Yakuza cast shadow over Olympus affair

Written by The Financial Times | Updated: Nov 18 2011, 06:23am hrs
By Mure Dickie in Tokyo

As one of Japans biggest corporate dramas in years, the furore surrounding optical equipment maker Olympus already boasts a rich cast of characters including a disgraced chairman, the British president he fired and a hapless successor struggling to clean up the mess.

But some observers wonder whether shadier players - Japans notorious yakuza crime syndicates - may also have a role in the scandal.

The Olympus case appears to bear all the hallmarks of the sort of financial frauds in which organised crime groups have been involved in the past, says Velisarios Kattoulas of Poseidon Research, which advises multinationals on doing business in Japan and other Asian nations.

Mr Kattoulas says people his firm has spoken to on the fringes of organised crime are concerned whether one of Japans most powerful yakuza groups was involved.

Facta - the Japanese magazine that uncovered the more than $1bn in suspect payments connected with the acquisitions - in October highlighted possible involvement in the scandal of a company suspected of having a relationship with antisocial forces, a euphemism used in Japan for the yakuza.

Olympuss new president, Shuichi Takayama, has waved aside such suggestions, although he has been forced to reverse earlier denials and admit that former chairman Tsuyoshi Kikukawa and other executives used a string of corporate acquisitions to cover up hidden losses dating from the 1990s.

Asked by journalists on October 26th about the possibility of involvement by antisocial forces in the scandal, Mr Takayama said, I absolutely do not recognise this.

In an article on the scandal this month, the online magazine Gendai Business argued that speculation that yakuza had a central role was premature. Even if there are strange transactions, it does not look as if strange forces were directly involved, the magazine said.

No evidence of yakuza involvement has so far come to light, but the very possibility was enough to give Michael Woodford, the British Olympus president who was fired after asking questions about the transactions, cold and clammy hands.

Nor are such fears ridiculous. Nobody doubts that the yakuza, which claim roots in traditional associations of gamblers and peddlers, remain a force in Japanese society. Police have designated 22 syndicates as boryokudan - violent groups - with nearly 80,000 members and associates.

Police also say the yakuza have been stepping up efforts to expand beyond sectors such as gambling, prostitution, drug dealing and protection rackets into legitimate businesses including finance and securities trading.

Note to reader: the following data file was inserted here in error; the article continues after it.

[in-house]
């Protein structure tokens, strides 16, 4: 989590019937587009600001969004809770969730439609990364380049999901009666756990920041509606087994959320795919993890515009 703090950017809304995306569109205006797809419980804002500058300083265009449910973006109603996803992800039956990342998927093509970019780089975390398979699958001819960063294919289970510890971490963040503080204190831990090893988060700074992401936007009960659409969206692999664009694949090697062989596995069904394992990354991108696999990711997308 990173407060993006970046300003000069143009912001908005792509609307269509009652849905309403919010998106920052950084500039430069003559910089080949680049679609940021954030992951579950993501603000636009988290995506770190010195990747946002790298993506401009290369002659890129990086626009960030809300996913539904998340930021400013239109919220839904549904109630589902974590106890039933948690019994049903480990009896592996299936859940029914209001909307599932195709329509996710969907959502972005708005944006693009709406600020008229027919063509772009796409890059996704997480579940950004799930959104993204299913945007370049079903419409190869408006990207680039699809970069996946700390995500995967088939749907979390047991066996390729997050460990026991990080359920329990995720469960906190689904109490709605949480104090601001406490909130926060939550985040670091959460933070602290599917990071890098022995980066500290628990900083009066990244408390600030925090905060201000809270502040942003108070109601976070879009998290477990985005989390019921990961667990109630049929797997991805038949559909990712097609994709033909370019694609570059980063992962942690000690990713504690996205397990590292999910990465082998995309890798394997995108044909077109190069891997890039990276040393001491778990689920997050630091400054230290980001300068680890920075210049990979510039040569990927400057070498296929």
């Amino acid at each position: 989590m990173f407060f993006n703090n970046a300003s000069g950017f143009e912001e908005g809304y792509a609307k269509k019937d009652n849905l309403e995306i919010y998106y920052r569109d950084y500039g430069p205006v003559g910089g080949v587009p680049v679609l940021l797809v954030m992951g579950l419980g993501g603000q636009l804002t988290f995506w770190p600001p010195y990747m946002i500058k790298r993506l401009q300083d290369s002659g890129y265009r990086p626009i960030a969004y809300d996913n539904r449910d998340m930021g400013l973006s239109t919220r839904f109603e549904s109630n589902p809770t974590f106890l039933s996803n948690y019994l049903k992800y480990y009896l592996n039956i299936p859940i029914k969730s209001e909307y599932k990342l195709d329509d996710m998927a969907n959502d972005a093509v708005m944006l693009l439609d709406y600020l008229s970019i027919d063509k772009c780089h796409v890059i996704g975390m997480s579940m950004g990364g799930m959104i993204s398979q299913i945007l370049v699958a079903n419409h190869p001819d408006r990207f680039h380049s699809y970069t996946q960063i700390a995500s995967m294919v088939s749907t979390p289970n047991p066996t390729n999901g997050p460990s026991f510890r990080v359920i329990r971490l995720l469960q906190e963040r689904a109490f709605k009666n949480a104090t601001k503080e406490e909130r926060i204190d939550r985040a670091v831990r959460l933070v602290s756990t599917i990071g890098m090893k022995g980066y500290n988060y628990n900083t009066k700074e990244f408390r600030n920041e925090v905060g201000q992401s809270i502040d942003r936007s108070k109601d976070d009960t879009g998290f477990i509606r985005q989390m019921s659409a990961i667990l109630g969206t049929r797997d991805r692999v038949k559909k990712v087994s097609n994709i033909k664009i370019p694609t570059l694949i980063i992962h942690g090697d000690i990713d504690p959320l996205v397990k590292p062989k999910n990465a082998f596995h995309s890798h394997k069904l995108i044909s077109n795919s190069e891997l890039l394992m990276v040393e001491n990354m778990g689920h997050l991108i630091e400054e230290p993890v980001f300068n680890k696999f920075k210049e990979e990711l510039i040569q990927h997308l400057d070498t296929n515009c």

[Yakuza groups] are increasingly active in acquiring funds from ordinary society, the National Police Agency said in a report released this year.

The police say syndicates often work through legitimate business, with counterparties sometimes unaware they are dealing with the mob. Companies trying to cover up scandal or conceal losses are particularly vulnerable.

The push into finance and legitimate business has ironically been encouraged by authorities increasing efforts to limit the operations of the yakuza, which have for decades operated far more openly than crime groups in other advanced nations.

Legislation in the early 1990s put tight restrictions on the activities of designated syndicates and their members, and police have in the last couple of years launched a series of campaigns targeted at some of the most violent groups.

Authorities this year also seized on a gambling scandal involving sumo wrestlers and yakuza-linked bookies as a chance to force a very public clean-up of the traditional sport, long a gangster favourite.

More threateningly for underworld incomes, prefectures around Japan have introduced regulations aimed at cutting ties between the yakuza and legitimate businesses.

Penalties are light: the Tokyo ordinance, which took effect last month, merely threatens to admonish companies found involved in non-illegal transactions with yakuza members or groups. But the regulations and promises of policy support do appear to have encouraged many businesses to cut ties with mob groups.

The risk is that such efforts will merely push organised crime deeper underground and into new enterprises. More fundamental progress will need public confidence that the power of the yakuza is really being curbed.

That could depend in part on whether investigations into Olympus can get to the bottom of the scandal, exposing any organised crime involvement should it exist. But probes into past scandals have sometimes failed to allay concerns about possible yakuza involvement.

In 2006, an investigation into deals involving Livedoor, a Japanese internet group, were undermined by the death of Hideaki Noguchi, a former group executive and key witness. Police ruled that Noguchi committed suicide, but Japanese news magazines have suggested others might have inflicted the multiple knife wounds that killed him.

Mr Kattoulas says some on the fringes of the crime world hint there could be more such tragedies to come.

One of the people we spoke to said he would be not at all surprised if this [Olympus] investigation goes cold because of mysterious deaths and unexplained suicides, Mr Kattoulas says.

The Financial Times Limited 2011